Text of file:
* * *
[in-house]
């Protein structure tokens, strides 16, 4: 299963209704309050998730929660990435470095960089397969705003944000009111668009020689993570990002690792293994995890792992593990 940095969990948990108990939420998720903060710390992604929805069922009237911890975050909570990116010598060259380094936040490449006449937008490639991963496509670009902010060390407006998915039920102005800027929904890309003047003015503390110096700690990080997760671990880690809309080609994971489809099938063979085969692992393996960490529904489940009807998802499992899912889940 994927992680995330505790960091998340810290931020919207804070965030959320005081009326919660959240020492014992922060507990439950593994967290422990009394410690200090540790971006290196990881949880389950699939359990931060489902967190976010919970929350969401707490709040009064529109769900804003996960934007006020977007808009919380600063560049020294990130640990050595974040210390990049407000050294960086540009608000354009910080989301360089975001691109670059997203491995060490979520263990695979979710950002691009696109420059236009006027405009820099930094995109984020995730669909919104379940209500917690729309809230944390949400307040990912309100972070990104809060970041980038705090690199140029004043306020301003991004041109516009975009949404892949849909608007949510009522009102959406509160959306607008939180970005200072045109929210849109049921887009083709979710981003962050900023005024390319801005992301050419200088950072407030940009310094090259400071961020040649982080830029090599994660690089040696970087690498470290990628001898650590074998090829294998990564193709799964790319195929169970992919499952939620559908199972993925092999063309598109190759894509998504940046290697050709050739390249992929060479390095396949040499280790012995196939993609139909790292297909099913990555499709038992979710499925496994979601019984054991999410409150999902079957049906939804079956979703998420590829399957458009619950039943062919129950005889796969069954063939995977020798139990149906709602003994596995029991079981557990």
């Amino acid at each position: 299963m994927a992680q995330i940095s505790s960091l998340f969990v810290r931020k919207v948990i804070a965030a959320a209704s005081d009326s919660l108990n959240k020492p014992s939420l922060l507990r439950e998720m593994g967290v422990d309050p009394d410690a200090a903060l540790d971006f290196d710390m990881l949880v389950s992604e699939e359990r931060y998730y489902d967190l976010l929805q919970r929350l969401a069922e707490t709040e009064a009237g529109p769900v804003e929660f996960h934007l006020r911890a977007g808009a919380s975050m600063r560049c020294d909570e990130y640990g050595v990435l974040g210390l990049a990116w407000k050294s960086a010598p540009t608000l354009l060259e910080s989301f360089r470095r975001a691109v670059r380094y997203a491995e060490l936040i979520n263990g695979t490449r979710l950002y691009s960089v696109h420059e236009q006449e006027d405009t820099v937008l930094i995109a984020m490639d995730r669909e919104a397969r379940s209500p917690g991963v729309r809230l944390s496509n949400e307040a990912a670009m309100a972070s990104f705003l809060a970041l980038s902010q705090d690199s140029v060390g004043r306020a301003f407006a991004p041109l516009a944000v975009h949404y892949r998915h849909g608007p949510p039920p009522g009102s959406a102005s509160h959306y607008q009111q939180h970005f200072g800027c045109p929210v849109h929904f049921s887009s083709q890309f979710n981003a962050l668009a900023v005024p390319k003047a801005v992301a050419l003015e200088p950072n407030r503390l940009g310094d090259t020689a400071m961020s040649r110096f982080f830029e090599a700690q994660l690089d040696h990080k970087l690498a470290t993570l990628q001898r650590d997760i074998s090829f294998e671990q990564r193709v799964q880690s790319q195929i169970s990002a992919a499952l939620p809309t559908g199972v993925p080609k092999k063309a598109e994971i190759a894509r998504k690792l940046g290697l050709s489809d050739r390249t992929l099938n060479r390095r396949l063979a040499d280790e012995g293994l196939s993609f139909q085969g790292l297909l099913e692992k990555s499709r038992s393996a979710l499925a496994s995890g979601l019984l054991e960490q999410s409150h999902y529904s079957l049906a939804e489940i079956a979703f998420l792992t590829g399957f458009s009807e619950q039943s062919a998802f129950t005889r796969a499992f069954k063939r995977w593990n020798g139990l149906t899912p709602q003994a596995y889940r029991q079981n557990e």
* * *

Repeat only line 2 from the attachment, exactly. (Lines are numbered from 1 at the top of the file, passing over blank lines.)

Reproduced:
């Protein structure tokens, strides 16, 4: 299963209704309050998730929660990435470095960089397969705003944000009111668009020689993570990002690792293994995890792992593990 940095969990948990108990939420998720903060710390992604929805069922009237911890975050909570990116010598060259380094936040490449006449937008490639991963496509670009902010060390407006998915039920102005800027929904890309003047003015503390110096700690990080997760671990880690809309080609994971489809099938063979085969692992393996960490529904489940009807998802499992899912889940 994927992680995330505790960091998340810290931020919207804070965030959320005081009326919660959240020492014992922060507990439950593994967290422990009394410690200090540790971006290196990881949880389950699939359990931060489902967190976010919970929350969401707490709040009064529109769900804003996960934007006020977007808009919380600063560049020294990130640990050595974040210390990049407000050294960086540009608000354009910080989301360089975001691109670059997203491995060490979520263990695979979710950002691009696109420059236009006027405009820099930094995109984020995730669909919104379940209500917690729309809230944390949400307040990912309100972070990104809060970041980038705090690199140029004043306020301003991004041109516009975009949404892949849909608007949510009522009102959406509160959306607008939180970005200072045109929210849109049921887009083709979710981003962050900023005024390319801005992301050419200088950072407030940009310094090259400071961020040649982080830029090599994660690089040696970087690498470290990628001898650590074998090829294998990564193709799964790319195929169970992919499952939620559908199972993925092999063309598109190759894509998504940046290697050709050739390249992929060479390095396949040499280790012995196939993609139909790292297909099913990555499709038992979710499925496994979601019984054991999410409150999902079957049906939804079956979703998420590829399957458009619950039943062919129950005889796969069954063939995977020798139990149906709602003994596995029991079981557990």